Oct 22 2017

What exactly is happening to our honey bees

Published by at 3:47 pm under Damngerous Chemicals

What’s happening to our honey bees?
Pesticides are threatening the survival of this important player in our ecosystem.

Honeybees are one of nature’s most valuable working insects. Their ability to take nectar from flowers and turn it into honey as well as their role as pollinators is short of a miracle. They extract nectar from flowers, store it in their tiny stomachs and then transport it back to their hive. In the hive, it is passed from bee to bee until the moisture is reduced and what remains is honey. The nectar can also be stored in the honeycomb cells before the bees do their work which kick starts the evaporation process. After the bees create the honey, they store it in the honeycomb cells and cap it with beeswax from which the adult bees and newborns will feed.

Honey is a pure and natural sweetener enjoyed by people around the world. And the pollination process is essential for the reproduction of flowers and fruits. But unfortunately, humans have found a way to interrupt this beautiful and natural process by introducing and overusing pesticides in our environment.  Researchers have found that a large percentage of honey is contaminated with neonicotinoid pesticides. This pesticide is harmful to the bees and has ramifications for humans too. 1*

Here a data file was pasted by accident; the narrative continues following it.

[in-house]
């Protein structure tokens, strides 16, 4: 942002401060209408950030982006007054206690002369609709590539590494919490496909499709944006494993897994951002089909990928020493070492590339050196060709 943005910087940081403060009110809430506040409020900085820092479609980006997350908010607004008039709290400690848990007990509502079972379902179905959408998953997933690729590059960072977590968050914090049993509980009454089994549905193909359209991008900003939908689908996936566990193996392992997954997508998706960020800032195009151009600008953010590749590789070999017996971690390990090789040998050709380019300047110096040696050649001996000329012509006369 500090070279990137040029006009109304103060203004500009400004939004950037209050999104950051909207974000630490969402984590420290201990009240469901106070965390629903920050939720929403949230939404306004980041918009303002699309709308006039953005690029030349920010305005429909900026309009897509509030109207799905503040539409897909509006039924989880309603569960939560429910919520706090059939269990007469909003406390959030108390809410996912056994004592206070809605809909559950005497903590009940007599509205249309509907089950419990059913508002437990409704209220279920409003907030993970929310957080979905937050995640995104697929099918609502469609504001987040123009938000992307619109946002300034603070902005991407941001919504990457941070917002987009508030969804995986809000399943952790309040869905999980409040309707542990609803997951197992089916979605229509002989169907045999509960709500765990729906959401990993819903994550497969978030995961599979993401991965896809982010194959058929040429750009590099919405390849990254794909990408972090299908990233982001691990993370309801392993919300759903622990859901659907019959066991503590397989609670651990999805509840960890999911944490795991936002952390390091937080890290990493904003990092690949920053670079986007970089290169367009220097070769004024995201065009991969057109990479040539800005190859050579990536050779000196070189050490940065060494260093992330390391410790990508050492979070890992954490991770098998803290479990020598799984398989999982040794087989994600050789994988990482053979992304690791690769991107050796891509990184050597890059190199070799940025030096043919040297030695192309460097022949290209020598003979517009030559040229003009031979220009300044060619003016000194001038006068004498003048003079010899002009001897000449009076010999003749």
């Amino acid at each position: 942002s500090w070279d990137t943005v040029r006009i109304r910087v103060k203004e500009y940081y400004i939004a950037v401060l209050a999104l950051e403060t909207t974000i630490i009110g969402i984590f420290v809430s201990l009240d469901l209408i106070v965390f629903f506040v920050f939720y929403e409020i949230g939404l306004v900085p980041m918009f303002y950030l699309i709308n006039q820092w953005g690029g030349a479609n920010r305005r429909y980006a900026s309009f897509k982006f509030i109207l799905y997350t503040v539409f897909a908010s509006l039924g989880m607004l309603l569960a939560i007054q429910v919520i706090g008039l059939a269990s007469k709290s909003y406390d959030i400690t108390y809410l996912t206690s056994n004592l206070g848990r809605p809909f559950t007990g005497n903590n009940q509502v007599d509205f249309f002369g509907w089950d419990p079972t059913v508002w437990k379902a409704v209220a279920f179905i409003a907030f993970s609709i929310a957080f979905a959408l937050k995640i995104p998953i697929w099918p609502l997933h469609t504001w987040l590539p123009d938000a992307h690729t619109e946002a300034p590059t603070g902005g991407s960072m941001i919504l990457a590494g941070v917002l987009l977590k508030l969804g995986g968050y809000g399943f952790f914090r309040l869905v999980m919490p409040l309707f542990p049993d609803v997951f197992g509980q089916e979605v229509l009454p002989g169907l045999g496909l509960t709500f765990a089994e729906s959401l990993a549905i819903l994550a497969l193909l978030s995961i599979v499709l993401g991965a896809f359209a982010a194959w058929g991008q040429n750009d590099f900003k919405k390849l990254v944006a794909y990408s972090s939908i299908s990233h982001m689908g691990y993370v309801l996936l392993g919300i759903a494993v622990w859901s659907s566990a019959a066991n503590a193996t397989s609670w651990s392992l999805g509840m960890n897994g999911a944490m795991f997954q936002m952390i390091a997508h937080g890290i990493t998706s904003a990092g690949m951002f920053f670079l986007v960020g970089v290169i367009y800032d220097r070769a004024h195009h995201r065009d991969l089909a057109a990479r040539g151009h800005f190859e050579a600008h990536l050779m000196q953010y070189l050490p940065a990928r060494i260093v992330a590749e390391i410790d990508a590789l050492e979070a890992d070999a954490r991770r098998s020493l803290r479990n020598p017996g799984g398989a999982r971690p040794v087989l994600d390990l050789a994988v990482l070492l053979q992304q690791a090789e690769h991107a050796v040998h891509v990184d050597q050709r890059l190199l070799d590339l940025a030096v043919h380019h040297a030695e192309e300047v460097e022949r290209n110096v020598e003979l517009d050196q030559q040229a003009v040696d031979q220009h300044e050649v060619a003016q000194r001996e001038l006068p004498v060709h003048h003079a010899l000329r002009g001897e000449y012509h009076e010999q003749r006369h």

Ten years ago, US beekeepers reported that thousands of their hives were suddenly absent of bees. And  it was not just the United States that was losing their honey bees…beekeepers all over the world were having the same problem. This caused a global concern about a condition which became known as colony collapse disorder or CCD. Additionally, it was reported that we were losing many populations of wild bees. Without wild bees pollinating our plants, it can result in tragic consequences not just for the bees, but for humans as bees pollinate approximately one-third of the plants that we eat.  This invaluable service these pollinators provide is valued at $168 billion per year worldwide.(1,2)*

Neonicotinoids became popular in the 1990s to target crop destroying insects. They work by attacking the central nervous system of the insects without having the same effect on humans.  They are widely used in Canada, the US and around the world. They are applied as a coating to the seeds of such widely grown crops such as corn, canola and soybeans. (Residues have also been found in the pollen of wildflowers growing near these crops and in nearby streams). Working systemically, these pesticides move throughout the growing plant, making them toxic to the targeted insects. The problem is that they end up in the pollen of these plants, which is then captured by our pollinators, who are also affected by these chemicals.  Studies have shown it affects their survival by hurting their ability to reproduce, forage and fight off pathogens. (2,3,4,5)*

In the October issue of Science, researchers did a study in which they were able to look at 198 samples of honey from around the world — the first study done on such a global level. The findings shed light on how  widely honeybees are exposed to these pesticides.  Three of the four honey samples tested contained “…measurable levels of at least one of five common neonicotinoids,..” Traces of the pesticide were even found in honey from remote islands with little agriculture. 3*